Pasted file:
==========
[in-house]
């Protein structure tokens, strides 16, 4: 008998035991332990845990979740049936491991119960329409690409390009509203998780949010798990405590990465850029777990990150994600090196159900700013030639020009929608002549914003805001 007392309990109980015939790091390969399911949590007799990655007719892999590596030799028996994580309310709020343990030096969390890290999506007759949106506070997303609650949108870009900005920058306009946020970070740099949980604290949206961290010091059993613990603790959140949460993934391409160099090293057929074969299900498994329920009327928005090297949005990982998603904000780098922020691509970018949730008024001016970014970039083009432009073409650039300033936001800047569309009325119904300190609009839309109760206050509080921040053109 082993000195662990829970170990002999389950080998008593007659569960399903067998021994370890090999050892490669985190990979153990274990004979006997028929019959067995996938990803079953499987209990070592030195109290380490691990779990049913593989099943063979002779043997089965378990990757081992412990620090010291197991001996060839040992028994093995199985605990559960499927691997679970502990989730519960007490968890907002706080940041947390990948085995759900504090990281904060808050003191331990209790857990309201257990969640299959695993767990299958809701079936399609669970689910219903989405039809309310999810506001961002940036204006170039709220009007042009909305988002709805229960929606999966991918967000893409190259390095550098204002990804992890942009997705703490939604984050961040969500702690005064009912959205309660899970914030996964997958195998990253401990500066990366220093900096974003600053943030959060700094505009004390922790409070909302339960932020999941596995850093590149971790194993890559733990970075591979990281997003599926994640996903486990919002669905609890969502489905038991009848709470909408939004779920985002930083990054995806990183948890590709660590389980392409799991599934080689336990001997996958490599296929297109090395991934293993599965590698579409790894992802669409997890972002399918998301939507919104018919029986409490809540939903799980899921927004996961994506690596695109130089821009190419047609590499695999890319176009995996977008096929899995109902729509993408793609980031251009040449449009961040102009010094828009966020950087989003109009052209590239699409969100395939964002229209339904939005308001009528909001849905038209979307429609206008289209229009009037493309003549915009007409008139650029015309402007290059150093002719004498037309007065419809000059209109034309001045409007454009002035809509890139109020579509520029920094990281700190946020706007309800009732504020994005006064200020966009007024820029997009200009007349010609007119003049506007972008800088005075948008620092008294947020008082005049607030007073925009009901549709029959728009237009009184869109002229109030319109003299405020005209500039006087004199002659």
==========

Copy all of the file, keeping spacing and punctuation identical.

[in-house]
């Protein structure tokens, strides 16, 4: 008998035991332990845990979740049936491991119960329409690409390009509203998780949010798990405590990465850029777990990150994600090196159900700013030639020009929608002549914003805001 007392309990109980015939790091390969399911949590007799990655007719892999590596030799028996994580309310709020343990030096969390890290999506007759949106506070997303609650949108870009900005920058306009946020970070740099949980604290949206961290010091059993613990603790959140949460993934391409160099090293057929074969299900498994329920009327928005090297949005990982998603904000780098922020691509970018949730008024001016970014970039083009432009073409650039300033936001800047569309009325119904300190609009839309109760206050509080921040053109 082993000195662990829970170990002999389950080998008593007659569960399903067998021994370890090999050892490669985190990979153990274990004979006997028929019959067995996938990803079953499987209990070592030195109290380490691990779990049913593989099943063979002779043997089965378990990757081992412990620090010291197991001996060839040992028994093995199985605990559960499927691997679970502990989730519960007490968890907002706080940041947390990948085995759900504090990281904060808050003191331990209790857990309201257990969640299959695993767990299958809701079936399609669970689910219903989405039809309310999810506001961002940036204006170039709220009007042009909305988002709805229960929606999966991918967000893409190259390095550098204002990804992890942009997705703490939604984050961040969500702690005064009912959205309660899970914030996964997958195998990253401990500066990366220093900096974003600053943030959060700094505009004390922790409070909302339960932020999941596995850093590149971790194993890559733990970075591979990281997003599926994640996903486990919002669905609890969502489905038991009848709470909408939004779920985002930083990054995806990183948890590709660590389980392409799991599934080689336990001997996958490599296929297109090395991934293993599965590698579409790894992802669409997890972002399918998301939507919104018919029986409490809540939903799980899921927004996961994506690596695109130089821009190419047609590499695999890319176009995996977008096929899995109902729509993408793609980031251009040449449009961040102009010094828009966020950087989003109009052209590239699409969100395939964002229209339904939005308001009528909001849905038209979307429609206008289209229009009037493309003549915009007409008139650029015309402007290059150093002719004498037309007065419809000059209109034309001045409007454009002035809509890139109020579509520029920094990281700190946020706007309800009732504020994005006064200020966009007024820029997009200009007349010609007119003049506007972008800088005075948008620092008294947020008082005049607030007073925009009901549709029959728009237009009184869109002229109030319109003299405020005209500039006087004199002659």